“It was a boyhood disease,” Dwight Lanmon said of his early love of glass. “I was haunting antiques shops by the time I was in high school.” You might then say it was destiny that brought Dwight and his wife Lorri to Corning, where Dwight spent 19 years working at The Corning Museum of Glass, culminating in his time as director from 1981 to 1992.
Although Dwight’s career started in an entirely different field—he first worked as a research engineer in the aerospace industry in Southern California—he was always drawn to glass. Dwight began to form a collection. He recalls buying his first piece of Carder-Steuben glass: a gold Aurene-lined calcite compote. He later added Tiffany glass and the occasional piece of Carnival glass.
In Los Angeles, he began to focus on 18th-century English drinking glasses. To feed his interest in antiques, he took night classes at the University of California at Los Angeles where he met a Curator of Decorative Arts at the Los Angeles County Museum who would later become his mentor. Gradually, he realized that he could find far greater satisfaction working as a museum curator than in his aerospace work.
In 1966, Dwight entered the Winterthur Program, a two-year master’s program for scholars interested in American arts and culture, jointly sponsored by the Winterthur Museum and nearby University of Delaware. The next year, his future wife entered the program on sabbatical leave from teaching history of decorative arts and architecture at Cornell University. They married in 1970 and moved to Corning in 1973.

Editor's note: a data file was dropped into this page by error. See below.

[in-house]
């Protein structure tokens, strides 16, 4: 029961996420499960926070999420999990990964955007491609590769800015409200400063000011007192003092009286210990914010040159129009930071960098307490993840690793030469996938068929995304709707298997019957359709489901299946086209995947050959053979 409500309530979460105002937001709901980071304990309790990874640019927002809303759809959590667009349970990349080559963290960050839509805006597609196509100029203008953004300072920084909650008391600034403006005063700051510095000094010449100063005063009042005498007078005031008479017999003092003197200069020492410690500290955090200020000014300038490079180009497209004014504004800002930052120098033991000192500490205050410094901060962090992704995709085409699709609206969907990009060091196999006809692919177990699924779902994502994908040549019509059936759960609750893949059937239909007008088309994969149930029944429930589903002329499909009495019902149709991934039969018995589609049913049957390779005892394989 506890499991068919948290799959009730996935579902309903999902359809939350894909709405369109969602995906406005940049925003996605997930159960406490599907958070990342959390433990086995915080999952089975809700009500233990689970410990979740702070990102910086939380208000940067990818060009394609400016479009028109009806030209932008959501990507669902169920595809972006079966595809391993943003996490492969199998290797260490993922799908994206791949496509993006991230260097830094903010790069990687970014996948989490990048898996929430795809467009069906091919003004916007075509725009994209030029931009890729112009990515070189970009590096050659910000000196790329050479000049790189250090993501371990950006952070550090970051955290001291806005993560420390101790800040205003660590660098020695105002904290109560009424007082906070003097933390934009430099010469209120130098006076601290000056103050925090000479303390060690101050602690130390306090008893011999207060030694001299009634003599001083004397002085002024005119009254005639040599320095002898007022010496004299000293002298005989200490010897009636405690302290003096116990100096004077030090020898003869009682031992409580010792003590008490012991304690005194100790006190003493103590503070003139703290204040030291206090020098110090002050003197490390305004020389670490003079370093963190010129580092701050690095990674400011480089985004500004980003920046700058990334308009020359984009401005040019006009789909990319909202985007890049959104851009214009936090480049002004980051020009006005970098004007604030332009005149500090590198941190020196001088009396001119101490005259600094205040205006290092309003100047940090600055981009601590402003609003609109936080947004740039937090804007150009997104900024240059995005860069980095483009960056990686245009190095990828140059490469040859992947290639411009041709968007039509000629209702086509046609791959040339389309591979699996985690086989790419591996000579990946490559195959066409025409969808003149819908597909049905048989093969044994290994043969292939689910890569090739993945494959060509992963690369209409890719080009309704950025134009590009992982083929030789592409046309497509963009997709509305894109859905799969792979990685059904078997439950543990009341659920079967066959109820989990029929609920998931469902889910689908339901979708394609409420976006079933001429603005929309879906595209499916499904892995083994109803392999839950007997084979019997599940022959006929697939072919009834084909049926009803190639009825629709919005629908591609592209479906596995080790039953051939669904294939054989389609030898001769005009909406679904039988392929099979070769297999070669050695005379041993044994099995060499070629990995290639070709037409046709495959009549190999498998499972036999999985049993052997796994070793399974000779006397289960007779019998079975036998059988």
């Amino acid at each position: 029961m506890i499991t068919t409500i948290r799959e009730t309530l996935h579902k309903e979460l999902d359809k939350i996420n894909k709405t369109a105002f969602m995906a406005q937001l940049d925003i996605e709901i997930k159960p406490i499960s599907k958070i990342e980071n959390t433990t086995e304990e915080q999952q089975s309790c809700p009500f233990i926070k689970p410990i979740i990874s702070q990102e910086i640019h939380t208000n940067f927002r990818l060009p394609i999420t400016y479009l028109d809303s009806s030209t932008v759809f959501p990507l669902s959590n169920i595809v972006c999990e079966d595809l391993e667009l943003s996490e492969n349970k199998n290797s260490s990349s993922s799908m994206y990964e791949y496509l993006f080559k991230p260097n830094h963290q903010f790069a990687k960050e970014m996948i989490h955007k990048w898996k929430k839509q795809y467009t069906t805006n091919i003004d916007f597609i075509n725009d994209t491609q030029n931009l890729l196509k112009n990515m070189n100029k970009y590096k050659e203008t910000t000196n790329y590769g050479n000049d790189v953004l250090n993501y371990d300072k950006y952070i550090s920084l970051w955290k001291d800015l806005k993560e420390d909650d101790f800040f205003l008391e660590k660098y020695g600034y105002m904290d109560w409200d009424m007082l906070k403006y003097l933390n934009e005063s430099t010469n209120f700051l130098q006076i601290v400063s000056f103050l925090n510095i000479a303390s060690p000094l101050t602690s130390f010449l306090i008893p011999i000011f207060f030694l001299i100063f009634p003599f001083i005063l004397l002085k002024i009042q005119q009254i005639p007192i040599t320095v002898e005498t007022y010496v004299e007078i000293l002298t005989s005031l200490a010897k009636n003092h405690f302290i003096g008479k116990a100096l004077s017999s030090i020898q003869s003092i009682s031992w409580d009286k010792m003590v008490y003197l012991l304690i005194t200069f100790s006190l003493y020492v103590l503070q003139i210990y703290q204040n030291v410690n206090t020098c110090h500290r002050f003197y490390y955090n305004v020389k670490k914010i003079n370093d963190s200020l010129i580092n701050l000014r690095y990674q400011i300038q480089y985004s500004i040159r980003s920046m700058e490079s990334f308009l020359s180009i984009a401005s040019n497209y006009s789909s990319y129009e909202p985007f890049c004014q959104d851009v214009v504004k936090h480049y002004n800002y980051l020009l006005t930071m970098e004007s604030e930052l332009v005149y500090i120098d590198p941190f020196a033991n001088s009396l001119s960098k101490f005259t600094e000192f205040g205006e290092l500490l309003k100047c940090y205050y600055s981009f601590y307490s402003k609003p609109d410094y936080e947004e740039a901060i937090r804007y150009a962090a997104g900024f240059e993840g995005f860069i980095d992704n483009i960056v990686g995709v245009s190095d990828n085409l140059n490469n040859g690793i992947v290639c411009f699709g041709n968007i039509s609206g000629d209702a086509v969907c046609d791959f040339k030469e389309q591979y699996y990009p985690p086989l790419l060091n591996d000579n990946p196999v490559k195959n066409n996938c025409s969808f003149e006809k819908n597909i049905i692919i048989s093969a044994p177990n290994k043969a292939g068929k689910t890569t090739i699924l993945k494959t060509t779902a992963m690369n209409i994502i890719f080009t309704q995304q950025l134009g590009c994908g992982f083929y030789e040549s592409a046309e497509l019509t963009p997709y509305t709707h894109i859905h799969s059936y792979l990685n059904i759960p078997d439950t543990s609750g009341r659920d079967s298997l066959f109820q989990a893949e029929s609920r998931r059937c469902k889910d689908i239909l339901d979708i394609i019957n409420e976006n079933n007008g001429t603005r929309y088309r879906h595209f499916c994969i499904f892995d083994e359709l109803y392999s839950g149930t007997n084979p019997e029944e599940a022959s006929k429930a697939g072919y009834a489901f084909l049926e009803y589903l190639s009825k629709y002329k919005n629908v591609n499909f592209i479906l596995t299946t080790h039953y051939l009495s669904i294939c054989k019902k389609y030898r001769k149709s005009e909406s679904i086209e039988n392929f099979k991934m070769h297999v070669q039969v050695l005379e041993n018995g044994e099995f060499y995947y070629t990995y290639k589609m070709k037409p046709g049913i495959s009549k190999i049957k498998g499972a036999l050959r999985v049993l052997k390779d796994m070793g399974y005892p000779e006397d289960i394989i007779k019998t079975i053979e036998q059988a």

Dwight became involved with The Corning Museum of Glass during his first year at Winterthur, attending the 1966 Seminar on Glass, and giving his first lecture in 1970. During the 1972 flood in the Corning valley, Dwight was working as a curator at the Winterthur Museum and was given two weeks off to help the team at Corning reopen the Museum. Bob Brill, then director of the Museum, invited Dwight to join the staff as chief curator and curator of European glass in 1973. Lorri continued teaching the history of architecture at Cornell, Ithaca College, and Elmira College.
“My primary focus was working toward a new Museum, which opened in 1981,” he said, describing the Gunnar Birkerts addition that now houses the 35 Centuries of Glass Galleries. During his tenure, Dwight curated exhibitions like The Great Paperweight Show (1978), and acquired many significant objects for the collection. Notable were the Roman cage cup, the Corning Ewer, and the Russian glass table.
Dwight returned to Winterthur Museum as the director in 1992 where he remained until retiring in 1999. Dwight and Lorri now live in Phoenix, Arizona. Together, their contributions have resulted in the acquisition of more than 74 objects for the Museum’s permanent collection.
“Glass has been at the center of my life for so long,” Dwight said. “It is satisfying to have been associated with the greatest museum and library of that material.”